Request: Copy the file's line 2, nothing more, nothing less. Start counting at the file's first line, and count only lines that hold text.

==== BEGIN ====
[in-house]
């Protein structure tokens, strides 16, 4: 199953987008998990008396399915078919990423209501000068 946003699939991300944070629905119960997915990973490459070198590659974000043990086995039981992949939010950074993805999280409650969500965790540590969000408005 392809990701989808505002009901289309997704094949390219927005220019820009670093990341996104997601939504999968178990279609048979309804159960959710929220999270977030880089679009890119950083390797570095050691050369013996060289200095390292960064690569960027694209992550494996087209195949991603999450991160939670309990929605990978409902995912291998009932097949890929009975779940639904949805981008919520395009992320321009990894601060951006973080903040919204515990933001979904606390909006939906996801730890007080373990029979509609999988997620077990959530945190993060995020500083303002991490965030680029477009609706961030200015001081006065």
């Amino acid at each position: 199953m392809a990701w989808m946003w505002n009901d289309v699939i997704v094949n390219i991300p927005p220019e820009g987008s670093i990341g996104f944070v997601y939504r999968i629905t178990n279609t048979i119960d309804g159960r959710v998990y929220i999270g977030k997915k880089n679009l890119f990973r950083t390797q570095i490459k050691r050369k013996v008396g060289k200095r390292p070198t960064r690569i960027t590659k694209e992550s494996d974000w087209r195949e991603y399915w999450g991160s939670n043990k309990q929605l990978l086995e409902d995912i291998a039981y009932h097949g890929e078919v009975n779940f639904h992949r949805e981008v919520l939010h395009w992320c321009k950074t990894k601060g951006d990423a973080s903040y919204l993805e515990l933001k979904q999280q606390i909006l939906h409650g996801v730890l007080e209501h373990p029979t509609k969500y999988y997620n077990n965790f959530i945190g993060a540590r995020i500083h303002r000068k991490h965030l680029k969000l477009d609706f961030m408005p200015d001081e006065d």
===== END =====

């Protein structure tokens, strides 16, 4: 199953987008998990008396399915078919990423209501000068 946003699939991300944070629905119960997915990973490459070198590659974000043990086995039981992949939010950074993805999280409650969500965790540590969000408005 392809990701989808505002009901289309997704094949390219927005220019820009670093990341996104997601939504999968178990279609048979309804159960959710929220999270977030880089679009890119950083390797570095050691050369013996060289200095390292960064690569960027694209992550494996087209195949991603999450991160939670309990929605990978409902995912291998009932097949890929009975779940639904949805981008919520395009992320321009990894601060951006973080903040919204515990933001979904606390909006939906996801730890007080373990029979509609999988997620077990959530945190993060995020500083303002991490965030680029477009609706961030200015001081006065």